When Noel Clarke first rose to prominence as an actor ten years ago, surely no-one would have predicted he would end up keeping the British film industry going single-handed. Well, I exaggerate, but not by much – as an actor, writer, producer and director he keeps cranking them out, working in all sorts of genres too: thrillers, social drama, sports films, and genre movies too. He popped up on a chat show a while ago and revealed he had an SF horror movie in the works for which he was having trouble thinking of a good title.
Well, said movie has now turned up, called Storage 24 (which suggests he never did manage to think of a good title). In the movie, which he co-wrote and produced, Clarke plays Charlie, a somewhat self-absorbed everyman struggling to get over being dumped by his girlfriend Shelley (Antonia Campbell-Hughes). He and his best friend Mark (Colin O’Donoghue) decide to visit the enormous self-storage warehouse in Battersea where the couple have been keeping their things, in order to extract his stuff, only to discover Shelley is there too with a pair of her friends. Social awkwardness recedes when it becomes apparent that a plane crash in central London (this happens at the top of the movie, but no-one pays it much attention for plot reasons) has unleashed a monster of unspecified origins, but of gribbly aspect and with face-eating tendencies, and said beastie is also lurking in the warehouse. It's just really bad luck that the plot also demands that the warehouse security goes into lockdown, trapping them inside with the gooey predator. Can they break out of a place that was built with security in mind?
Storage 24 is another entry in the Brit horror-in-mundania subgenre, following the zombies-down-the-pub japes of Shaun of the Dead and the monsters-on-a-sink-estate oddness of Attack the Block. Unlike those, this one is consistently played straight, which is a brave choice for a movie which is essentially a remake of Alien, set in a self-storage warehouse.
This is a film with all sorts of problems, but the biggest one is that it takes an awfully long time to get to the alien-chasing-people-round-a-self-storage-warehouse stuff. Just manoeuvring everyone and the monster into the warehouse takes ages, and the director's fondness for atmospheric arty shots doesn't help the pace much. Indeed, for most of its first half, Storage 24 is just the story of a bunch of unengaging characters wandering around a self-storage warehouse bickering and complaining about their unhappy lovelives, with the odd moment of implied off-screen horror just to keep the monster plot simmering.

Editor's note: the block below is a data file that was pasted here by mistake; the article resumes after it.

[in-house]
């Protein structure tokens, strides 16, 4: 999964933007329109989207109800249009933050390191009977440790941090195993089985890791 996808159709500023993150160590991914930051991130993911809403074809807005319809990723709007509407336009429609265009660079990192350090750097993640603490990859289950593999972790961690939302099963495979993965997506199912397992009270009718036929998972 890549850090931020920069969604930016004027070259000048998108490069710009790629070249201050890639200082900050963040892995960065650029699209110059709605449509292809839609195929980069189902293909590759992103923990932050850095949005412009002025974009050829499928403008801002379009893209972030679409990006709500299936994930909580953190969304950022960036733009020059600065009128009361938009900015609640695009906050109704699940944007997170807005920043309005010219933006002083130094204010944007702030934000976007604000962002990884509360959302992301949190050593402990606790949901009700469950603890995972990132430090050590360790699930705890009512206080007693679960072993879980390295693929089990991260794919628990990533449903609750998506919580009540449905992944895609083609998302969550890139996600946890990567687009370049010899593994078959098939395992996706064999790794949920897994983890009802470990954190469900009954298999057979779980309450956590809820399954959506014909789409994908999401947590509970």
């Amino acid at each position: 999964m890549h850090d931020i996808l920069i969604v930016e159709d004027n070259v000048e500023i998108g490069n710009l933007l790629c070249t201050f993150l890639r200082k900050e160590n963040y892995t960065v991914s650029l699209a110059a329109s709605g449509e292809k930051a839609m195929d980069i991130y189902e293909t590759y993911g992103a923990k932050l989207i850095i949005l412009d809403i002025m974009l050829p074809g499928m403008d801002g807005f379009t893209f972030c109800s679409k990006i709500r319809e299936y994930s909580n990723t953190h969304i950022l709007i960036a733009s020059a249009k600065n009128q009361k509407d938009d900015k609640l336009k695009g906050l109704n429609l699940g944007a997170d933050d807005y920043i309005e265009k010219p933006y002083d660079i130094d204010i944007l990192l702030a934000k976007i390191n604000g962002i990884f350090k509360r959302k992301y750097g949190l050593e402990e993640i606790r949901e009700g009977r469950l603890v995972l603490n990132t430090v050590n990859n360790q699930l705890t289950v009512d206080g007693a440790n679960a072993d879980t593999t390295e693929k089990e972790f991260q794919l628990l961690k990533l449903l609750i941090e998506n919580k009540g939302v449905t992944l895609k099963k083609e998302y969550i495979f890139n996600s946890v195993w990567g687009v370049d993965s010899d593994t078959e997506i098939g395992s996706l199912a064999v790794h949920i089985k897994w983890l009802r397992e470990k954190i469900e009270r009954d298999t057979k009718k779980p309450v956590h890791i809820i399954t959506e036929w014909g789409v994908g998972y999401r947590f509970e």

Then something very odd happens: a moment of riveting human drama which completely overturns what you think you know about the main characters. Suddenly the drama springs to life, and a strange consequence is that you realise just how interesting the lurking alien plot really and truly isn't.
Of course, at this point the alien-chasing-people-round-a-self-storage-warehouse stuff kicks off and it all becomes utterly mechanical, not to mention deeply predictable. Characterisations completely and inexplicably change from the first part of the film – this isn't to say that Clarke and O’Donoghue don't get to show their ability, while Laura Haddock is also good in the second girl role, but it does feel like a different film, and not really a better one.
The monster itself is neither memorable nor especially original, but the CGI is passable enough I suppose. There is some fairly full-on gore for a 15-rated movie, but once again nothing which really surprises or involves you in the story.
That's Storage 24 in a nutshell, I fear: there's barely a moment, an idea, or a character in it that has any vitality or sense of the unexpected about it. Towards the end one gets the sense of various narrative reflexes firing automatically, propelling the story forward in a grisly half-life, but nothing more. The film even attempts the trick of a grandstanding twist-ending widescreen CGI shot, but as this is obviously slotted in solely for this purpose, and is barely supported by the narrative (let alone the budget) even this fails.
I hate to be so negative about an attempt at an honest British genre movie, but Storage 24 never gels to become more than the sum of its numerous inspirations. The concept is a very sound one, but most of the creative decisions made in realising it are questionable at best, and their actual execution frequently cack-handed. For genre obsessives and Clarke fans only.